wish I had a dollar for every time a parent told me their fondest wish was that
their child be happy. As in: "I'm not worried about Jason's grades--I just
want him to have friends and be happy." Or: "I'm not going to insist that Mandy practice her flute. If it doesn't
make her happy, she can just quit."
I sometimes wonder about the pursuit of happiness as iconic American goal. I'm quite sure that Jefferson had something more noble and laudable in mind than deciding whether he should jot down a bit of transformative political philosophy--or perhaps take a nap, whichever seemed more fulfilling at the moment.
It's a good week for thinking about what makes us happy--and how we, the village, can raise our collective children to pursue the kind of happiness that matters, while simultaneously being aware of and grateful for their many blessings.
TIME magazine this week, Nancy Gibbs muses on the confounding information that
Americans scored higher on the ongoing Gallup "well-being index" this
summer than they did last summer. Although happiness plummeted in the months
after the economic meltdown, our national sense of well-being began to increase
in the spring, and has remained relatively high since, even though the news--pretty
much all the news--has been downright awful.
Gibbs suggests that Americans have adjusted their expectations, and that's a healthy thing:
is the all-American anesthetic, at some point Expectation Inflation was bound
to take its toll. I'm struck by how many people tell pollsters that the
voluntary downshifting and downsizing of the past year have come as a kind of
relief. Maybe we've lowered our standards. But we already knew that money can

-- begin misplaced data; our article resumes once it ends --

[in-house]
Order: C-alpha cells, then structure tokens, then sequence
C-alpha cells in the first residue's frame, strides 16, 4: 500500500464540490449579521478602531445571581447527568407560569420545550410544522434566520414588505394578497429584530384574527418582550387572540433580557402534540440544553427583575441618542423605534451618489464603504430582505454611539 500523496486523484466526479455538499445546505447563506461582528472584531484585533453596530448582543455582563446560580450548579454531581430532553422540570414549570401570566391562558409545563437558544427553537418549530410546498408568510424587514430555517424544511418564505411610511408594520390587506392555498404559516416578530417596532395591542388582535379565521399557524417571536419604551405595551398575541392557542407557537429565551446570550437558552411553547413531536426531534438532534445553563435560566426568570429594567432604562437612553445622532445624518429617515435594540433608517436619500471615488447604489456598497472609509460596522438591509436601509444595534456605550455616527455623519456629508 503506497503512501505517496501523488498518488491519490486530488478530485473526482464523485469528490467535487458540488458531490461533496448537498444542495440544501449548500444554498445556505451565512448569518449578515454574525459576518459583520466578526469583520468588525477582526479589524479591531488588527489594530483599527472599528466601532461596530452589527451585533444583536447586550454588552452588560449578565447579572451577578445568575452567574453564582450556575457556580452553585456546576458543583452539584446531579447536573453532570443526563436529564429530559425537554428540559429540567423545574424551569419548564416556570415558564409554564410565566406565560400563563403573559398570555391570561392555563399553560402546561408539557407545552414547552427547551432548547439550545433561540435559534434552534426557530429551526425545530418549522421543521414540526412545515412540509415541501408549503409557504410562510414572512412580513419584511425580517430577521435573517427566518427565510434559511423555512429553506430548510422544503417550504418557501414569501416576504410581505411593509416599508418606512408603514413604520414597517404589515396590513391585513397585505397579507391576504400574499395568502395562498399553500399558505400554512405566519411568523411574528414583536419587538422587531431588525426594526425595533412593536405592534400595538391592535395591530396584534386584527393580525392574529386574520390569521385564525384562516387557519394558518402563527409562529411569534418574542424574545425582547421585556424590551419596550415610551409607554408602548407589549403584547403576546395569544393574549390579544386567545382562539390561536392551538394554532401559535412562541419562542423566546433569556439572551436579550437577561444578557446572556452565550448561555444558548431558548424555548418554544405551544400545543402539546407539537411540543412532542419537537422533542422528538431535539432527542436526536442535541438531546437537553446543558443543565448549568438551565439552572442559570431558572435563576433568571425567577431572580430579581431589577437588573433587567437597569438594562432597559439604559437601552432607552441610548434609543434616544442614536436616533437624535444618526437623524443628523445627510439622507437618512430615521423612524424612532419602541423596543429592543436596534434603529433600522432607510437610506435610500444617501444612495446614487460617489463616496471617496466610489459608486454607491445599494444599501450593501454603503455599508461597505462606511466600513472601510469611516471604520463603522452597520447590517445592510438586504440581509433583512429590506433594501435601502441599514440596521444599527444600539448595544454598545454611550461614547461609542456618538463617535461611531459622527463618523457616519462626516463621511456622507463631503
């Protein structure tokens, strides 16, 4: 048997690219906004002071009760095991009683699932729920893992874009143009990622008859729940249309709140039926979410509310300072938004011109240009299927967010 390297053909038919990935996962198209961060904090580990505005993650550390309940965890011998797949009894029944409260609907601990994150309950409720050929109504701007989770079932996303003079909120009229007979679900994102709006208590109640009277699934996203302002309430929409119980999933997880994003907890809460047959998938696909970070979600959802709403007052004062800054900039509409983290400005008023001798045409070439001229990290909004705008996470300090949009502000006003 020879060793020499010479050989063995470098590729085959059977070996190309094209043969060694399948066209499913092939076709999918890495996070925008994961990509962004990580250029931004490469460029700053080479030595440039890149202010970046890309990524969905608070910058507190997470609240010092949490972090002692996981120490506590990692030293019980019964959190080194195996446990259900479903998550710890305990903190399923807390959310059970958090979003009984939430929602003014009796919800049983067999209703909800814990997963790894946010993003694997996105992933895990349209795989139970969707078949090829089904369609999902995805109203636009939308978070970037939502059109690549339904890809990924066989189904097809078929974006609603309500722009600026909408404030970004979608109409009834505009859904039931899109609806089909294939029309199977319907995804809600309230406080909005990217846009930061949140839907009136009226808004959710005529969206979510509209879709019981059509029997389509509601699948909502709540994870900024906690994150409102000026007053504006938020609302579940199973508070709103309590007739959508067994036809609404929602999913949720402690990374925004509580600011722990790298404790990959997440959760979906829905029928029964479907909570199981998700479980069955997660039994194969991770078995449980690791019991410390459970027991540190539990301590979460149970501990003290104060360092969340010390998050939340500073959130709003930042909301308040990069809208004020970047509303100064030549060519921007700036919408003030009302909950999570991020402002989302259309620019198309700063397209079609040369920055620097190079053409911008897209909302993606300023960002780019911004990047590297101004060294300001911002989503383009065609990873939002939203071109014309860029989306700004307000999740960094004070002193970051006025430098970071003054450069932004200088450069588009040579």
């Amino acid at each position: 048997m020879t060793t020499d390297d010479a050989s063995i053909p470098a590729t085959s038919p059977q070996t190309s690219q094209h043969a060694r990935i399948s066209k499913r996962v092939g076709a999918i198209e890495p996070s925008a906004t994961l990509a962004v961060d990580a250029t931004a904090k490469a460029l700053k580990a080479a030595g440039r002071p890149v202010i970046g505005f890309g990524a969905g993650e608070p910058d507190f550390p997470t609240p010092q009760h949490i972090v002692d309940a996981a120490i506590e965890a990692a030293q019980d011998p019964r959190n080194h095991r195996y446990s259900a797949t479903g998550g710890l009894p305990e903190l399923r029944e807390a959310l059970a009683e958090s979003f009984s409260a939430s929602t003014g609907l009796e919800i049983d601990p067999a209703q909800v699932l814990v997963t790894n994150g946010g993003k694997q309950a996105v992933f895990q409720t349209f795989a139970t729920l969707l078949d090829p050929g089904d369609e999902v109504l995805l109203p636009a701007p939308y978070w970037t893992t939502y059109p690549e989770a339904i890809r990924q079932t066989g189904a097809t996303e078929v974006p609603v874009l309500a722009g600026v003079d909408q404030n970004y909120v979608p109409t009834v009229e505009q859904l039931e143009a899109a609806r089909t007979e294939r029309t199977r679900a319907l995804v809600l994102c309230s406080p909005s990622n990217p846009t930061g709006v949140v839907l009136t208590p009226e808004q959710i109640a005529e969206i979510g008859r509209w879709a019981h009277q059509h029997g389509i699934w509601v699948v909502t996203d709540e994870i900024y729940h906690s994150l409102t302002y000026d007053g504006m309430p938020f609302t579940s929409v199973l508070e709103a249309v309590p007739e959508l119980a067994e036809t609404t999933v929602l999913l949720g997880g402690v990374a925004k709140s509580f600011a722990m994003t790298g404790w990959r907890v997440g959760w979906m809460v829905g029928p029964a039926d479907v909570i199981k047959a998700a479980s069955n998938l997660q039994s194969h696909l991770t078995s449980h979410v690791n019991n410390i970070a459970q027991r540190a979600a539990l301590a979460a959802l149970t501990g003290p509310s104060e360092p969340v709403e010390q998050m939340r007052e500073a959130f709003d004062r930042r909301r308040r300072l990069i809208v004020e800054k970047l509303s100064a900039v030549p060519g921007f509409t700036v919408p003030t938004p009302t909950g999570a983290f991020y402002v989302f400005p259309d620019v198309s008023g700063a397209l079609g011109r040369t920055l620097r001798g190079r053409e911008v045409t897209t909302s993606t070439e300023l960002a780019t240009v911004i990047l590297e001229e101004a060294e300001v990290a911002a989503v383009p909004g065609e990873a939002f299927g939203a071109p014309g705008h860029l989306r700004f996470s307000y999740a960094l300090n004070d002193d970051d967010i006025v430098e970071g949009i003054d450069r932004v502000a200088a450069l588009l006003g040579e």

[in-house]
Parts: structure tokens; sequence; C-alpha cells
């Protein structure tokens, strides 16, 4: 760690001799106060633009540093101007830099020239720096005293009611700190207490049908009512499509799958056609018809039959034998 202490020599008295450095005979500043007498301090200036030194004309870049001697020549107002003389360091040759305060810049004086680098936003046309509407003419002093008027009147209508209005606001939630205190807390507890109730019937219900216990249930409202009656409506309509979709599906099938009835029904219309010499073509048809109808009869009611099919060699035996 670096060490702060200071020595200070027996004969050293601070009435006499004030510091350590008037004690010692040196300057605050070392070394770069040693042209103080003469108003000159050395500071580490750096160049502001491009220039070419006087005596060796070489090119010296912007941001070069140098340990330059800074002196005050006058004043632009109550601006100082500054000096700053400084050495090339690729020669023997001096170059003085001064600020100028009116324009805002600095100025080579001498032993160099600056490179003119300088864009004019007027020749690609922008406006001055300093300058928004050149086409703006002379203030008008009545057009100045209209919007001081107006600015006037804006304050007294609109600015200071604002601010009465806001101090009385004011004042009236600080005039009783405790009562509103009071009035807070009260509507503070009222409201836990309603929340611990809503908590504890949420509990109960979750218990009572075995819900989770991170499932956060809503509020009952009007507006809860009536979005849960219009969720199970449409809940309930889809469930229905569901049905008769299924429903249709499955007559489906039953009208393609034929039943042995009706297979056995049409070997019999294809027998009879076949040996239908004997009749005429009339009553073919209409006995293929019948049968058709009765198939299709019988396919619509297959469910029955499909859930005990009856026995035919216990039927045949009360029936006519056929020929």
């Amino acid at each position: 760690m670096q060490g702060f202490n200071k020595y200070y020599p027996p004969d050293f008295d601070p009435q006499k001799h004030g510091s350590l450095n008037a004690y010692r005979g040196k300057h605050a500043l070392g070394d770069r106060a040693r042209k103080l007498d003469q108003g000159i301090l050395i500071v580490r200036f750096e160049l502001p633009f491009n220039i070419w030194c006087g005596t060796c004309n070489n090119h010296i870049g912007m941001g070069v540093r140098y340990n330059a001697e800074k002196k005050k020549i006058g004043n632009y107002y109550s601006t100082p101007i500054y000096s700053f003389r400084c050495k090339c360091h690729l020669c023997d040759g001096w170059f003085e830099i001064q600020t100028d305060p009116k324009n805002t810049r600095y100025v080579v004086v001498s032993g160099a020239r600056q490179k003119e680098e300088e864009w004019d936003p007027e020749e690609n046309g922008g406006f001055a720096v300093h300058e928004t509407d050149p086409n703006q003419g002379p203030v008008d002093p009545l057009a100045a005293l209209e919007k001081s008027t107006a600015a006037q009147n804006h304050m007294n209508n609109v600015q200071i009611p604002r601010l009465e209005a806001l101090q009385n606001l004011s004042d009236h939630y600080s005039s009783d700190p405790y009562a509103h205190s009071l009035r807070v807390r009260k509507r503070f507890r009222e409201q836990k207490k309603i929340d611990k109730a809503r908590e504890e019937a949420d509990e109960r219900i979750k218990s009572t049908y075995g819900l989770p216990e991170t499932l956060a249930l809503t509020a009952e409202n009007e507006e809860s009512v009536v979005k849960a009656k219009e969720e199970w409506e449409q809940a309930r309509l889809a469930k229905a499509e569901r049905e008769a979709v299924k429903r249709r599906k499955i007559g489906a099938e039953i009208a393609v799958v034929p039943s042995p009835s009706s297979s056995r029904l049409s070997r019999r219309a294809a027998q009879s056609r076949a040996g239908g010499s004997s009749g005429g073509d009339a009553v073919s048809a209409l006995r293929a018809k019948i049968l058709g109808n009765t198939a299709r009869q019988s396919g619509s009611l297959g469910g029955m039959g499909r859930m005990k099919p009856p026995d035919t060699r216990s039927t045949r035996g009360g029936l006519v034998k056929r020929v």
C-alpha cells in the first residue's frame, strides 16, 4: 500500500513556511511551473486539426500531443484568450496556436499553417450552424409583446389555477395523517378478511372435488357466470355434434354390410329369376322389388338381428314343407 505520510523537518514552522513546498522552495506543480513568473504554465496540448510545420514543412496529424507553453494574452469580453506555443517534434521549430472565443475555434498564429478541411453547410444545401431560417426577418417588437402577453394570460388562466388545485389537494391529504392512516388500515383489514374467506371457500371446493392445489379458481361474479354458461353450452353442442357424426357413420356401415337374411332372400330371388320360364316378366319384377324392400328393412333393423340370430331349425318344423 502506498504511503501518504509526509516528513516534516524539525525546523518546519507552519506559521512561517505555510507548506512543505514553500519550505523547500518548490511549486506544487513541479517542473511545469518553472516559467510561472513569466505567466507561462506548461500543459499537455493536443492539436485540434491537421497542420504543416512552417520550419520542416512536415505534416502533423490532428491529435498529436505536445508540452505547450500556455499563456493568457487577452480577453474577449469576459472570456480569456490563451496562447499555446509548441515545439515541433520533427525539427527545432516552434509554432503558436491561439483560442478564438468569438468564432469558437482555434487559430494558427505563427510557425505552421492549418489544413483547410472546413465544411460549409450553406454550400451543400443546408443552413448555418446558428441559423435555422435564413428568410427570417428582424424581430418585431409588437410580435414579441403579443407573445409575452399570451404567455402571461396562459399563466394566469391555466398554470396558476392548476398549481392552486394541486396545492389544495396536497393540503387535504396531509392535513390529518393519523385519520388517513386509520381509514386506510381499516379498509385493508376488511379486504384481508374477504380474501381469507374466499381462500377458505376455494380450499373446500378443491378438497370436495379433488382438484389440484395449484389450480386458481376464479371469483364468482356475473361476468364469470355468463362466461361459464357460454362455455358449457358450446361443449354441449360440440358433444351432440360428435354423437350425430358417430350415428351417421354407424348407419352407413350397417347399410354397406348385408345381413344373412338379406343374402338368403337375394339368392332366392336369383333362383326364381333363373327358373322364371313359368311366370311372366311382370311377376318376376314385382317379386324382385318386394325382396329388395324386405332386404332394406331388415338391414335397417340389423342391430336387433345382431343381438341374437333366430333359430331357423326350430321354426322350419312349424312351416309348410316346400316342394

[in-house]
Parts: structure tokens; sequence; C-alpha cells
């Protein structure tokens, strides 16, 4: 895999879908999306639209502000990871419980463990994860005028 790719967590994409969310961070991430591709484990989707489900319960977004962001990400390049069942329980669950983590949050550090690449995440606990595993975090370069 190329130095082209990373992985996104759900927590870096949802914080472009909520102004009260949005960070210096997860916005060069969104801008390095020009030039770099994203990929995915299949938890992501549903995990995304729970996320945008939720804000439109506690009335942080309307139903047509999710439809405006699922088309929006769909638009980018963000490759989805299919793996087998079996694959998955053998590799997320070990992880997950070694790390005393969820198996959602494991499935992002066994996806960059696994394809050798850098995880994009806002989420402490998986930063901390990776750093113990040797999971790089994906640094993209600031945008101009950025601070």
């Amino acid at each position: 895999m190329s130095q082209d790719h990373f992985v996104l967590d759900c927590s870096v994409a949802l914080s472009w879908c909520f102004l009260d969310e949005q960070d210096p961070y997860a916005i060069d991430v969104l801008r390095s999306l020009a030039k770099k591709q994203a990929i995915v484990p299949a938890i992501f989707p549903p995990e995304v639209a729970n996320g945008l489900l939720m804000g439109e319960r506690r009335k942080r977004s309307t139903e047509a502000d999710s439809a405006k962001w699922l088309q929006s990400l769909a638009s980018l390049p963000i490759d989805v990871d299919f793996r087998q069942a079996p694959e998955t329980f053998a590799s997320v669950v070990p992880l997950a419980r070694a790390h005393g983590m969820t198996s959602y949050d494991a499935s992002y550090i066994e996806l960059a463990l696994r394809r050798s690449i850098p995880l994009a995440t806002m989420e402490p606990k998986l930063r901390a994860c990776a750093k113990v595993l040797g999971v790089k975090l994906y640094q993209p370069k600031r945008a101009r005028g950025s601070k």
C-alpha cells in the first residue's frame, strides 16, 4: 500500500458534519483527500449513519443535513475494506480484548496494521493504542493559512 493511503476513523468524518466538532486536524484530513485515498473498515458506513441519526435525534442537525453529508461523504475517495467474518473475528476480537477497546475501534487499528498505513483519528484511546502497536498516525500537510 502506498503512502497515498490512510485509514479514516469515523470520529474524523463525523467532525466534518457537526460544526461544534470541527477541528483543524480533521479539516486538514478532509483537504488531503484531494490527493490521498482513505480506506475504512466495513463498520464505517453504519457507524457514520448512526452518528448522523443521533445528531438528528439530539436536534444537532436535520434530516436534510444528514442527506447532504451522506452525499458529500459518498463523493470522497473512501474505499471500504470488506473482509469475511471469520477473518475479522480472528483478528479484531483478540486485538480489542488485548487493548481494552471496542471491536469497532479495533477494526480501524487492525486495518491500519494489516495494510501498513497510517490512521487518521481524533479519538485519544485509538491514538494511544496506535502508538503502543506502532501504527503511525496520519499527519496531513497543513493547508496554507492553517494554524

buy only comfort, not contentment; happiness correlates much more closely with
our causes and connections than with our net worth.
does this square with current education oratory and thinking, wherein "low
expectations" are now equated with soft bigotry? It's clear that our
generational train of progress-through-education--the laborer's son becomes a
merchant, the merchant's son a professional, with each subsequent generation achieving
more--is creaking to an end. We are outstripping our natural resources and have
tilted our economy into crippling debt. The gap between rich and poor is
growing; I'm guessing the people who expressed relief about downshifting were
moving from the top tier into the middle.
We can expect all we want, but the reality is that we seem to be heading into a period where the Real Housewives of Atlanta might become appalling symbols of tacky excess, rather than an amusing glimpse into the style and habits of people lucky enough to pursue their personal pleasures. Are we re-defining happiness as much more than recognition, entertainment and stuff?
Speaking of expectations, how can we blithely critique teachers for not using "high expectations" as a handy tool to leverage student learning, when we're ambivalent about providing those same kids with adequate health care? Don't we want all children to reach for more than credentials and possessions--should we expect them to become productive in ways other than generating wealth?
we need to re-examine our current goal focus on college degrees, and how many
more dollars they're likely to yield over a lifetime of work, and start looking at non-material
aspirations and rewards, for our own children and for the nation. Here are the three
core outcomes I want for my own children, as a result of their formal and
- Important work. Work that leads to making something better, whether it's particularly lucrative or not. Work that is variable, challenging and absorbing.
- Civic engagement. Involvement in groups, relationships with people who have similar goals, volunteering, participating in relevant ways in the life of their community.
- Intellectual curiosity. A life-long interest in a broad range of issues and disciplines, and willingness to read, travel, discuss, ponder, and consider alternative points of view.
course, I want my children to be free from hunger and fear (and the fact that I
take such basic needs for granted probably speaks to the privileges I enjoy as
an American citizen). Continuous happiness, however, seems like a pretty
lightweight and empty goal. Gratitude is
a better place to begin.
Thanks for reading Teacher in a Strange Land. Happy Thanksgiving.
Image: TheABU@ Flicker Creative Commons